What this means is that the typical mass-creations from Milan, Torino and Bologna are designed to last, with their platforms being initially overengineered to accommodate updates far into the future. Inadvertently, the styling is intended to retain its aesthetic over time and is therefore minimal, timeless and without excess. While I think the designers at Centro Stile Alfa Romeo were restrained in unleashing a truly captivating and unmistakable Italian design a few years ago, what has nevertheless resulted are two pretty contenders in the D-SUV and D-Saloon segment that still look as good as the day they were birthed to the world. 

To that extent, not much has changed with the exterior styling other than the addition of a few new paint swatches which includes the envy-inducing Visconti Green and standard circular shaped alloy wheels. Giulia’s front end details have also been altered ever so slightly with a gloss black sheath fitted in the scudetto grille while Stelvio has stayed identical from before save from updated 20” alloys. 

Alfa Romeo astutely comes all in with their range so the list price of R989 900 for the Giulia Veloce and R1 159 900 for the Stelvio Super includes all the bells and whistles a premium vehicle should have. Both models are identically equipped with tech and safety, the only significant difference being the Q4 all-wheel drive system on Stelvio. 

What this considerable sum of money gets you is a dashboard integrated 8.8” infotainment screen surrounded by a wealthy amount of soft touch leather, a 7” colour TFT instrument cluster flanked by a scoped analog tachometer and speedometer, Apple CarPlay and AndroidAuto screen mirroring via cable, leather front seats with electric adjustment, a small reverse camera and fixed aluminium paddle shifters that are tactile to the touch.

Giulia also comes standard with fresher looking Bi-Xenon headlights and DRL’s, no more halogen reflectors on base-spec derivatives since there are no more base-spec derivatives, this is something the brand is proud of. All in remember? A 5 year/100 000km full warranty and maintenance plan is standard for anyone that has their doubts on ill reliability.

The interior of Stelvio feels more premium with material use despite Giulia sharing a similar aesthetic albeit in a much lower, sport-inspired seating position. This sums up the packages adequately since the Alfa Romeo SUV ticks all the boxes in the comfort and luxury department while the saloon has a much more exciting, driver orientated appeal to it. 

The updates to the infotainment system are the biggest improvement to the 2021 models, with widget based functionality coupled alongside screen mirroring. Operation is logically laid out and modernises the UX with expected current generation usability. A coloured 7” TFT instrument cluster has now been incorporated alongside the timeless analog dials making all displayed  information behind the steering wheel much more prominent. You also get wireless charging in a mostly-concealed compartment beneath the armrest too which is ideal for prying eyes into the cabin.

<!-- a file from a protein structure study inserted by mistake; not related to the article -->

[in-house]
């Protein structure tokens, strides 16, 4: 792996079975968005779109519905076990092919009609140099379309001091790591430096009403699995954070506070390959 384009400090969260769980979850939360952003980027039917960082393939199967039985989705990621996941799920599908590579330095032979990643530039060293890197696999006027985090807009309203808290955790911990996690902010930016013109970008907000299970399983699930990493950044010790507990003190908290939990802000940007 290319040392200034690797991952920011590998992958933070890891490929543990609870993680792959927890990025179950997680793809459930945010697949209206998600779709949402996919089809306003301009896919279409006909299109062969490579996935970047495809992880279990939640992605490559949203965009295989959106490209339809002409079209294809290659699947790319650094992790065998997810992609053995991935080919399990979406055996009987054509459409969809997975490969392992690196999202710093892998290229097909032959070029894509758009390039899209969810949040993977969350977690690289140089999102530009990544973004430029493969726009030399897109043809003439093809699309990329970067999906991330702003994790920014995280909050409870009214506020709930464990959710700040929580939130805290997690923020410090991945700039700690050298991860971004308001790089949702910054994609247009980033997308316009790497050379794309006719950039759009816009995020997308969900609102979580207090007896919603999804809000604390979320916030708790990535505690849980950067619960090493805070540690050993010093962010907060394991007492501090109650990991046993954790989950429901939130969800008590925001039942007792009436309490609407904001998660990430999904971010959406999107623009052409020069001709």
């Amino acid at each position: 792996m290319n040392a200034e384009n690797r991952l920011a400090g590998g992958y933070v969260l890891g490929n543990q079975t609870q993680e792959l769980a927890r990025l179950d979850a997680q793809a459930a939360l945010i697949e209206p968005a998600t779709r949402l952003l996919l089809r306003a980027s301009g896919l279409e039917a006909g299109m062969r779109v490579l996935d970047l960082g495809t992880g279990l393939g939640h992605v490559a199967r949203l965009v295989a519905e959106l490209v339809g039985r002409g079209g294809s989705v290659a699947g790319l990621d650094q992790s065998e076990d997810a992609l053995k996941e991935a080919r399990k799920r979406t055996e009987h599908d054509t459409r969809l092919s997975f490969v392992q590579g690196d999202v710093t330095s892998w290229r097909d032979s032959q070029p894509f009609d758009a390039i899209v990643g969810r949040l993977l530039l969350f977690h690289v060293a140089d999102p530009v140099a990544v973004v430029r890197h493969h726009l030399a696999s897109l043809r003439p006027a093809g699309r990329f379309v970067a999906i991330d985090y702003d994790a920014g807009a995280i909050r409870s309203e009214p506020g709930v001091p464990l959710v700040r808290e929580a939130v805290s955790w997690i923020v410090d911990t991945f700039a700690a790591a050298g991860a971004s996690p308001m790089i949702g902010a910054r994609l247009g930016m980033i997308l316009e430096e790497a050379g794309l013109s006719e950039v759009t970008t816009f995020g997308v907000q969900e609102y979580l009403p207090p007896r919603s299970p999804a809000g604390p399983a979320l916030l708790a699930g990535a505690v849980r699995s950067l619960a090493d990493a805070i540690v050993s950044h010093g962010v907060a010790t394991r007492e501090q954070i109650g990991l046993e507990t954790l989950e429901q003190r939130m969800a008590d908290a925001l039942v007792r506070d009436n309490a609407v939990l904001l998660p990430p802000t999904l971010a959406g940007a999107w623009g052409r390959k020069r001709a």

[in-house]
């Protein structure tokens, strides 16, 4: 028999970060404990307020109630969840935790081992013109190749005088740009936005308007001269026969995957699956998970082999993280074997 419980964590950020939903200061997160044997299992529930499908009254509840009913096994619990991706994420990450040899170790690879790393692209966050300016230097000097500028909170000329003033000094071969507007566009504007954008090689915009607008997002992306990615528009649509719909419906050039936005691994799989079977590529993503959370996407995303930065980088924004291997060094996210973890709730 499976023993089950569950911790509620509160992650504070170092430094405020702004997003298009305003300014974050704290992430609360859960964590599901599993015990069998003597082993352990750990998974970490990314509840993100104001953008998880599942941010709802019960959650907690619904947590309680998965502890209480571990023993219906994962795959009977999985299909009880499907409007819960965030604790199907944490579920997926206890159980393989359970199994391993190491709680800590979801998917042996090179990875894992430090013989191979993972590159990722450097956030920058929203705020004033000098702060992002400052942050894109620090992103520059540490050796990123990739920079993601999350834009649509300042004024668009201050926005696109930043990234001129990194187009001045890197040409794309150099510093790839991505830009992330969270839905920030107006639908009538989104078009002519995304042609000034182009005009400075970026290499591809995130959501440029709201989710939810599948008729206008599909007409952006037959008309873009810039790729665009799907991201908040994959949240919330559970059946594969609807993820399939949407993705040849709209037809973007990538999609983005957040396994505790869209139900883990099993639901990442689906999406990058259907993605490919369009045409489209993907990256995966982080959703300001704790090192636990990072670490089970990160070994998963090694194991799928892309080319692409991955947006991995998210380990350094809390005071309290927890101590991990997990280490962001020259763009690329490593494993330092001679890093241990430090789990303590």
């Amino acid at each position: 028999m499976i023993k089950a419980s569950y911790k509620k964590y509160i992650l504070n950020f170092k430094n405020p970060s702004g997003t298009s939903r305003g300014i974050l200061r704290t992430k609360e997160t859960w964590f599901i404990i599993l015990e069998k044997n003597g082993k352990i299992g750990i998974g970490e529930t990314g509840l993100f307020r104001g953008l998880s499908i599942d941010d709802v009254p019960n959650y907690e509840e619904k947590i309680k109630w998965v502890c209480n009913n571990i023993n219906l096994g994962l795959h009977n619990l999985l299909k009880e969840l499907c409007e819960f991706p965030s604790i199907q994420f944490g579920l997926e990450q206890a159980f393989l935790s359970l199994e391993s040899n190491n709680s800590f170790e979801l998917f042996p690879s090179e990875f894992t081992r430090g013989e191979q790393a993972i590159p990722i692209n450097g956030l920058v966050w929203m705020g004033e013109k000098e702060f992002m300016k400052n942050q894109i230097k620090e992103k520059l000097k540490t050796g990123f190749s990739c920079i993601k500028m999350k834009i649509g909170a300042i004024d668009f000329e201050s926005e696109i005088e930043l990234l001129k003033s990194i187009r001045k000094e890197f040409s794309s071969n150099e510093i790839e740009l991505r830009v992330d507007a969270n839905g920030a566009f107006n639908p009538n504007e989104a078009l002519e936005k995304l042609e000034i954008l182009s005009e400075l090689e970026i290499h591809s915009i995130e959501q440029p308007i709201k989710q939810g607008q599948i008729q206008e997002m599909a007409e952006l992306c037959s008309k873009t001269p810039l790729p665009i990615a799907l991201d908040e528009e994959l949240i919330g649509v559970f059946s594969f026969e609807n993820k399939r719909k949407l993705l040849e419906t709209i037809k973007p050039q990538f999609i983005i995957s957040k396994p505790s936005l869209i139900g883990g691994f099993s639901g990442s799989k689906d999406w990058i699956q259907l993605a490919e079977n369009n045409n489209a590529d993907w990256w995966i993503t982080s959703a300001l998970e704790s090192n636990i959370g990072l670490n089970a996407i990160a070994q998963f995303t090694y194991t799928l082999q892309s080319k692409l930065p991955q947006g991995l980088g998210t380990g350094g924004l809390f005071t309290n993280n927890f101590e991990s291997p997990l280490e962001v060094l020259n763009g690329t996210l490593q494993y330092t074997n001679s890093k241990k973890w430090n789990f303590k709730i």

In comparison to its competitors, the reverse camera is the one let down which is minutely displayed on a quadrant of the already small infotainment screen through a less than desirable camera. However where other brands are continually in search of different ways of improving interacting with the on board systems, Alfa Romeo have opted for an old school rotary dial in-front of the gear shifter for the infotainment screen and steering mounted buttons to control the TFT instrument cluster. Modern day haptic surfaces and touch screens for every conceivable feature don’t always cut it for me, traditional buttons are still far more satisfying and rewarding to the touch. 

All of this is justified in a statement made from the current Alfa Romeo CEO Jean-Philippe Imparato who insists that the cars must remain “driver centered” reiterating that i-Pad festooned interiors are not the future of the brand. Relief for the few consumers who enjoy the no-fuss- driving approach which is devoid of soon-to-be-outdated user interfaces displayed on screens spanning the length of the cockpit. 

As with most releases in the premium segments, the more affordable yet equally luxurious derivatives always live in the shadow of their high performance siblings. The Giulia Quadrifoglio Verde was no different which immediately dominated the Nordschleife at the Nurburgring and became the fastest 4 door production sedan to lap the circuit at the time. This took all the shine away from the impressive all-aluminum 2 litre turbocharged motor that sufficiently and comfortably propels both Super SUV and Veloce saloon forward. 

The motor in the 2021 derivatives is exactly the same as before but more compliant with emission regulations. The same 206kW and 400Nm from the four-cylinder are still readily available under the right pedal and delivered through an 8 speed ZF gearbox to either the rear wheels of Giulia or all four corners of Stelvio through a carbon fiber prop shaft.